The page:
On 11 June, Pauline and I were sitting in a coffee shop in Dublin Airport when I spotted Liz, and she came over to join us. With time to kill before our flight to Toronto for the Editing Goes Global conference, the three of us drank coffee and chatted about what the weekend might bring.

There followed the longest flight that Pauline and I had ever experienced, then a short trip on the brand-new Union Pearson train to central Toronto. Tired, we had more trouble finding the hotel – the Intercontinental on Front Street – than we should have done. After a short time to freshen up, we made our way, with the help of Dawn’s map, to Il Fornello on King Street, where around 35 people – nearly all editors – were already dining. Many of them I recognized immediately from Facebook (Greg, Gael, Roberto, Joanna, Marie-Christine, Sara, Suzanne, Arlene, Dawn … and lots more); as the evening went on there were numerous hugs and short, happy conversations.

Twenty or so of us then went to the Strathcona Hotel, where I stood at the bar and spoke mostly to Dawn, Kara and Ted; we walked back to the hotel having wisely not drunk too much: it was very late by Irish time, and I had a busy day lined up, as had Liz. Continue reading

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Six days and nights in Palma


The swifts speed, chase and soar above Carrer d’Arabi in the warm afternoon; conversation rises from the café tables in the street to our apartment on Carrer de la Confraria de Saint Miquel.

Earlier a busker strummed his guitar hard and sang in Spanish or maybe Catalan: I could not distinguish the words coming in the window. Then an accordionist played ‘Those Were the Days’, ‘Roll Out the Barrel’ and ‘When the Saints Go Marching In’.

We walked around the town, listening to Senegalese music or reggae. Other street performers are elaborately dressed and perfectly still, or appear to levitate as they sit by a pole.

We went to Palma beach and then had a meal at a restaurant where the proprietor was extremely friendly, and gratified that Susie had kept last week’s promise to bring her parents. He showed us all a photo of his son, who lives in England, as a suitable boyfriend for Susanna. He was mortified then to hear, on enquiring about our other children, that we had lost our own son – Pauline showed him a photo of Sean. As we left he was still apologizing unnecessarily for being ‘insensitive’. The food was excellent, as was the proprietor’s English. Continue reading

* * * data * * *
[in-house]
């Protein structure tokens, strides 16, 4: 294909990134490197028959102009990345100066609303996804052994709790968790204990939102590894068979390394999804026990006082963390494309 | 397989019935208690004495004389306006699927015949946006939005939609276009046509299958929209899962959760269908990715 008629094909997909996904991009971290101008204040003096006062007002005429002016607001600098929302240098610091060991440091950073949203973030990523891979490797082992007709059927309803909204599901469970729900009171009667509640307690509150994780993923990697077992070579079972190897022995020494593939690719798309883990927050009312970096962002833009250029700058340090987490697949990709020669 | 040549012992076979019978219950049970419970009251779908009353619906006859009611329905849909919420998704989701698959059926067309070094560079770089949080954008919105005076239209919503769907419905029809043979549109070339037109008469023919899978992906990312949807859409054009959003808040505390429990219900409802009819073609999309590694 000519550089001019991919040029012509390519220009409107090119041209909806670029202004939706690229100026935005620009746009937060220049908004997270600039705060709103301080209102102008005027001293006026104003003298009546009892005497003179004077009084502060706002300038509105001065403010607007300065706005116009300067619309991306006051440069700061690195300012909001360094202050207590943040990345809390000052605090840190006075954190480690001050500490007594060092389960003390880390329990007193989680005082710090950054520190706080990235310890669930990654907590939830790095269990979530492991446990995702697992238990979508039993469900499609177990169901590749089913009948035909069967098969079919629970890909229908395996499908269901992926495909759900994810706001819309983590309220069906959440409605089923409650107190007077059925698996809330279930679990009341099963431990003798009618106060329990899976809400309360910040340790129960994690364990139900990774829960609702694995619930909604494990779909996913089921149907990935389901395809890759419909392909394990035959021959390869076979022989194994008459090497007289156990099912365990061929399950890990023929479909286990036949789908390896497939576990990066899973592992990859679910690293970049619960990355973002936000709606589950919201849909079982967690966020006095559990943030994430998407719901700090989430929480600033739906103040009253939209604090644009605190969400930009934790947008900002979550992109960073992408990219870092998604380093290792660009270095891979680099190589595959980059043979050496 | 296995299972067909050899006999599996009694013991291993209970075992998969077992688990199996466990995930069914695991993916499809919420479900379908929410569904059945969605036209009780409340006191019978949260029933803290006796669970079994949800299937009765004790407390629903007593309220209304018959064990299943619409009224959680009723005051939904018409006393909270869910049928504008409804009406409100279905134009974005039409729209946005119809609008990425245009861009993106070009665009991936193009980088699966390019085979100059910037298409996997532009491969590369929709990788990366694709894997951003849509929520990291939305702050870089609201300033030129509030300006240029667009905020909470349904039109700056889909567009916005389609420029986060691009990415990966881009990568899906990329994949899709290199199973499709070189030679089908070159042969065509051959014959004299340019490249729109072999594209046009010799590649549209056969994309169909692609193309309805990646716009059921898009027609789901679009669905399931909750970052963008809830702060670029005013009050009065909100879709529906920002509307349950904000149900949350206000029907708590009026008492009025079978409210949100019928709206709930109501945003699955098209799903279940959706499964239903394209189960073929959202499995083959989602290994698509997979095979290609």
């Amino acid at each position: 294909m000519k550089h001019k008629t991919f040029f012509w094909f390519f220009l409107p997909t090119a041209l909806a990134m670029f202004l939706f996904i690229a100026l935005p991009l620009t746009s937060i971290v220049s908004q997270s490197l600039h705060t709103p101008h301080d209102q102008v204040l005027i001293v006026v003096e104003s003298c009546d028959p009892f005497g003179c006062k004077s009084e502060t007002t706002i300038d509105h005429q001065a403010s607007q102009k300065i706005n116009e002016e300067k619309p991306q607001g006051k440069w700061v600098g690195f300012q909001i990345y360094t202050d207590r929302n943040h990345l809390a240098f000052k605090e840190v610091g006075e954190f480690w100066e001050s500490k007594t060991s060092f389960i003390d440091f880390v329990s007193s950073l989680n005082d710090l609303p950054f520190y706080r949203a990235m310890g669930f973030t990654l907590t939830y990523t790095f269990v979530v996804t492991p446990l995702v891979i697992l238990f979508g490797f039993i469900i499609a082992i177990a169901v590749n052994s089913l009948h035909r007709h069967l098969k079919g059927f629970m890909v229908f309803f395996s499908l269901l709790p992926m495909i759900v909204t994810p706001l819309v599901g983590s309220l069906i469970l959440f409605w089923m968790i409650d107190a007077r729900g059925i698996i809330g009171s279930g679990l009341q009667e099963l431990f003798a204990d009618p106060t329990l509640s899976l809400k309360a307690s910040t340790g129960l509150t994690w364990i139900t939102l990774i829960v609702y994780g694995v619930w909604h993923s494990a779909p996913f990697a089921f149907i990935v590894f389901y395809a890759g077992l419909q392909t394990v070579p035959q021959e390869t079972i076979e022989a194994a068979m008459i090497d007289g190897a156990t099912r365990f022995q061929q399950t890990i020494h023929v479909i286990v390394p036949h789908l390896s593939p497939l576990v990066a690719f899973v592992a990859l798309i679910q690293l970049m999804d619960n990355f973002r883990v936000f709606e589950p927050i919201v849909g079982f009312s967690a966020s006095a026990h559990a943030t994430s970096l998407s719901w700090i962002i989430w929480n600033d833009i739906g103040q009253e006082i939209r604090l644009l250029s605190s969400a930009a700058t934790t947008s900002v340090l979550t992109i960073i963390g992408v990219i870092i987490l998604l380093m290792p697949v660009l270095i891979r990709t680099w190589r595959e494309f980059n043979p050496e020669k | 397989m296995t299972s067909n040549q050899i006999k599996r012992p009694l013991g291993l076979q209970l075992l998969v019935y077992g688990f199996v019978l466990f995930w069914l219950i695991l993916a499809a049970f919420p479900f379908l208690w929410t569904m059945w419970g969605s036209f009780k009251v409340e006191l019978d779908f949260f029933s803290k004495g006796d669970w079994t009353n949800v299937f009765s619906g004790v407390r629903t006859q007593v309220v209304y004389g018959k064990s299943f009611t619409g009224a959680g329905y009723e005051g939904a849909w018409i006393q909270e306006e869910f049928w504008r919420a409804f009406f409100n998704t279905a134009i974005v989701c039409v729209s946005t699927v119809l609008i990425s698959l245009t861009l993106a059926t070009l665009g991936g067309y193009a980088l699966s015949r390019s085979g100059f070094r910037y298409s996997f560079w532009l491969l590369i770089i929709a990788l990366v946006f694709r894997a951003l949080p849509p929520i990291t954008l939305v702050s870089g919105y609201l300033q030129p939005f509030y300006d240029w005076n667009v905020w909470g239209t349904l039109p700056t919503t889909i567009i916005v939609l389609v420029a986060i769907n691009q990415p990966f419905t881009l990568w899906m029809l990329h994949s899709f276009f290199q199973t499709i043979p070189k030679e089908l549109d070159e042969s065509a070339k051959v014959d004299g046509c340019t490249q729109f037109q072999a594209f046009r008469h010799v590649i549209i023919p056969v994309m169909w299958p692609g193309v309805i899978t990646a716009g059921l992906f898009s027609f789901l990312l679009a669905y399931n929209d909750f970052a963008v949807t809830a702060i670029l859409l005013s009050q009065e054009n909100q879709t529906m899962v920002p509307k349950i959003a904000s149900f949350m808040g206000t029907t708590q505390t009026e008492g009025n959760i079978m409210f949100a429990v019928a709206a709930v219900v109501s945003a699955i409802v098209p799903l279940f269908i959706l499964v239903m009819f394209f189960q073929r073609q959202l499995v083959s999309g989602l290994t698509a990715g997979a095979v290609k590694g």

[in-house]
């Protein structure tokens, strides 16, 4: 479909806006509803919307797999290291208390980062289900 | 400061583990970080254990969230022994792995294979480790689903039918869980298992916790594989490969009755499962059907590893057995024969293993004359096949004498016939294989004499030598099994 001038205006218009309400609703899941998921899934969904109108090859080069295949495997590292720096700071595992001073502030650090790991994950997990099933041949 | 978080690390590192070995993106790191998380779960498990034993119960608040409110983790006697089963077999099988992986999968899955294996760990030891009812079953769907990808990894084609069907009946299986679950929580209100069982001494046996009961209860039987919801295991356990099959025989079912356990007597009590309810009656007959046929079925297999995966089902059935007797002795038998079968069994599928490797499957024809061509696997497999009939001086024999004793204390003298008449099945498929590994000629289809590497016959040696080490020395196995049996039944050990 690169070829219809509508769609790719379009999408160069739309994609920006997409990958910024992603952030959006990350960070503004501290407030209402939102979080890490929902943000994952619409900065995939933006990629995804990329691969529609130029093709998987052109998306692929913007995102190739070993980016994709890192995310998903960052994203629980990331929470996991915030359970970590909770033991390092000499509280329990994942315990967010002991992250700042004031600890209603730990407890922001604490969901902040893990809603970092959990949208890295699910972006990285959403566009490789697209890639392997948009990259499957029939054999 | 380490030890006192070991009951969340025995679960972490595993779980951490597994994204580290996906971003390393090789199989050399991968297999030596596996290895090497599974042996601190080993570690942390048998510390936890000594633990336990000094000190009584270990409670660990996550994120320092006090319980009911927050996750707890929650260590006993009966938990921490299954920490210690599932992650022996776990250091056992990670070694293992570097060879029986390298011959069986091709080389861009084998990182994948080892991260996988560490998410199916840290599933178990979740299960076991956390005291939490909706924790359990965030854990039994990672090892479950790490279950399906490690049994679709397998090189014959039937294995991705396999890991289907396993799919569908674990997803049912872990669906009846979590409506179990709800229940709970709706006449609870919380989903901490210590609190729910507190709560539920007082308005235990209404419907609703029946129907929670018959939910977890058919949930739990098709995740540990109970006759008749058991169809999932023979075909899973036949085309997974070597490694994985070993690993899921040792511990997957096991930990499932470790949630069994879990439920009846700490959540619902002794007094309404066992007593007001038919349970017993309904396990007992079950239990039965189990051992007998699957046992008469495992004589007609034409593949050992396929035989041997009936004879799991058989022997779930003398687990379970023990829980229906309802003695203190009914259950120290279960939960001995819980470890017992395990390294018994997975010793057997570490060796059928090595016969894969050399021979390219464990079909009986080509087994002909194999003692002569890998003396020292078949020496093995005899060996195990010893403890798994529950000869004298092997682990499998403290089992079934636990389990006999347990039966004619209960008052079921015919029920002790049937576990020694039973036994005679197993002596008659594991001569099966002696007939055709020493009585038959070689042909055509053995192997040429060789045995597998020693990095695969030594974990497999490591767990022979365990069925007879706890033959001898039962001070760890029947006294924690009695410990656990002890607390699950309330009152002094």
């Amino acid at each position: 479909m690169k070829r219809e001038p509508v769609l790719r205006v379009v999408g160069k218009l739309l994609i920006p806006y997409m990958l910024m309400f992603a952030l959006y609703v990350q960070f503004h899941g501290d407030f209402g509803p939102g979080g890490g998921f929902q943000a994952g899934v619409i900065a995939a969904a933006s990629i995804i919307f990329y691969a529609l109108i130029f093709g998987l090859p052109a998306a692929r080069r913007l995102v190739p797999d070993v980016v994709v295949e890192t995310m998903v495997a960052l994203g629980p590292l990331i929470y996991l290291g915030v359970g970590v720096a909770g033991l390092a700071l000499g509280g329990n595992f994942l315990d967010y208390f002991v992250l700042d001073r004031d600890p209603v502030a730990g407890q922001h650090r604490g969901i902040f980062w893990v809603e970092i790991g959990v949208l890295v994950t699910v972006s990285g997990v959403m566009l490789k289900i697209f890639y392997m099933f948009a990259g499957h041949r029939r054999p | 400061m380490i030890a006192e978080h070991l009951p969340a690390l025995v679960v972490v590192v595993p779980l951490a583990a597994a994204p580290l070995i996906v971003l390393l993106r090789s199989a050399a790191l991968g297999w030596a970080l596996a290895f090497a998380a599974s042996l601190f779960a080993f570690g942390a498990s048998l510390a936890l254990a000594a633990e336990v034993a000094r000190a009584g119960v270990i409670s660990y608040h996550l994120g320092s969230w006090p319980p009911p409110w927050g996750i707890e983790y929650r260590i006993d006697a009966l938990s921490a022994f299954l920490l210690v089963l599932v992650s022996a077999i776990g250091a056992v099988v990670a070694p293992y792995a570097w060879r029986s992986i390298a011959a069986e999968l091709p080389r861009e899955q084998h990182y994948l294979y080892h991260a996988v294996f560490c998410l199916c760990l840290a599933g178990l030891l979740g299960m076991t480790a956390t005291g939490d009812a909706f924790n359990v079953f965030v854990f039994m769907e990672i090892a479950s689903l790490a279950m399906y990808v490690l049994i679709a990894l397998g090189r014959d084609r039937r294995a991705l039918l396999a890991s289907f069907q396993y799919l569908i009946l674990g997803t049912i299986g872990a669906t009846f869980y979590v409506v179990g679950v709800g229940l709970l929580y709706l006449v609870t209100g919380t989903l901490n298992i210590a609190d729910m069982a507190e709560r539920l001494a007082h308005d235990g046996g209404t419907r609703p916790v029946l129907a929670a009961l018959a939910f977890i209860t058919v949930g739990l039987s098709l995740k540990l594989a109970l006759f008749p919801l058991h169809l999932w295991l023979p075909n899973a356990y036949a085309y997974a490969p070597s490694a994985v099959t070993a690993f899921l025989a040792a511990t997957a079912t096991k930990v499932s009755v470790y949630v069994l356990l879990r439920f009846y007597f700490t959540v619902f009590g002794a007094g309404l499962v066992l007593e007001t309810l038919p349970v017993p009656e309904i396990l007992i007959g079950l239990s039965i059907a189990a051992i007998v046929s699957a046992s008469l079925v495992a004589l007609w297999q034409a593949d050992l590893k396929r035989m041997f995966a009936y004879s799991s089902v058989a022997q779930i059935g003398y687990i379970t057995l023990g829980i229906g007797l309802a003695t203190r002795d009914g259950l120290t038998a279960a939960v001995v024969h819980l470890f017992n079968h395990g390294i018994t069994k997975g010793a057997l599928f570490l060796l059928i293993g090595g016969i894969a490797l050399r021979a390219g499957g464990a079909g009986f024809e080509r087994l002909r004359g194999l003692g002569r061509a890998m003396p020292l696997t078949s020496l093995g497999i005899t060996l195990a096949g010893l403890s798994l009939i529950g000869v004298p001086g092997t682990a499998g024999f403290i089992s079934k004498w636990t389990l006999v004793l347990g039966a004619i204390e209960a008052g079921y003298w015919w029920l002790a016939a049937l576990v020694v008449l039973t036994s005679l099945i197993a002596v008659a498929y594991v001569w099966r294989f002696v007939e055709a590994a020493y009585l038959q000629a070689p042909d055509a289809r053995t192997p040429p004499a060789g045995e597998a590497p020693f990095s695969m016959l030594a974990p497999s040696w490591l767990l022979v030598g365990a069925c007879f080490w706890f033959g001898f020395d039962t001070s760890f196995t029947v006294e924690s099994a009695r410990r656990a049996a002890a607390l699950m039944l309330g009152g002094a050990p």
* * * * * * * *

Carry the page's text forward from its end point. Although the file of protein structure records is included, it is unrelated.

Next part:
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In the year of my ninth birthday I became interested in English football, acquired an album and began to fill it with photos of First Division footballers that were sold with chewing gum, and swapped by boys; we didn’t get to see the matches or goals in our single-channel television world, but that didn’t seem to matter. The season was 1969–70, and 45 years later I can still name all 22 clubs in alphabetical order: Arsenal, Burnley, Chelsea, Coventry City, Crystal Palace, Derby County, Everton, Ipswich Town, Leeds United, Liverpool, Manchester City, Manchester United, Newcastle United, Nottingham Forest, Sheffield Wednesday, Southampton, Stoke City, Sunderland, Tottenham Hotspur, West Bromwich Albion, West Ham United, Wolverhampton Wanderers.

I chose to follow Arsenal; they finished just 12th that season but would win the League + Cup double next time out.

Surprisingly little has changed in terms of the top-division clubs in 45 years. Fifteen of the 22 listed above are now in the 20-club Premier League. Of the seven that aren’t, six – Derby, Ipswich, Wolves, Forest, Leeds and Sheffield Wednesday – are, as I write, in the top half of what is effectively the second division. Only Coventry are outside the top two divisions: in fact they are in danger of slipping further.

So, as far as English football goes, it’s pretty much a case of plus ça change, plus c’est la meme chose.


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A year in Ireland – 1742


  • On 8 March, William Crotty, highwayman and outlaw of the Comeragh mountains in Co. Waterford, is tried at Waterford and later hanged, drawn and quartered, having apparently been betrayed by an associate named David Norris. According to legend, Crotty’s wife later commits suicide by leaping from a great height while being pursued by soldiers.
  • Others who die in 1742 include Hugh Boulter, Church of Ireland archbishop of Armagh and political power-broker, and John Waller, member of parliament for Doneraile, of whom the lines were written: ‘Who is this hell-featured brawler? Is it Satan? No! ’tis Waller.’
  • On 13 April Handel’s Messiah has its first public performance (conducted by the composer), at Neal’s Music Hall, Fishamble Street, Dublin, before an audience of 700.
  • In August, Jonathan Swift is found to be ‘a person of unsound mind and memory and not capable of taking care of his person and fortune’ by a commission of lunacy composed of twelve Dublin tradesmen.
  • Russborough House (Co. Wicklow), designed by Richard Castle, is built. The inland section of the Newry navigation, on which work had commenced in 1731, is completed: this is the first commercial canal in Britain or Ireland, and is originally intended to bring coal from the Tyrone coalfield to Dublin. Castle has also been involved in its design.
  • Another famous architect, James Gandon, is born on 20 February. He will design some of Dublin’s most famous buildings, such as the Custom House and the Four Courts. Clotworthy Skeffington (2nd Earl of Massereene), who is born on 28 January, will spend nearly 20 years in debtors’ prisons in France until liberated by a mob in July 1789. The lawyer, orator and politician Walter Hussey Burgh is born on 23 August.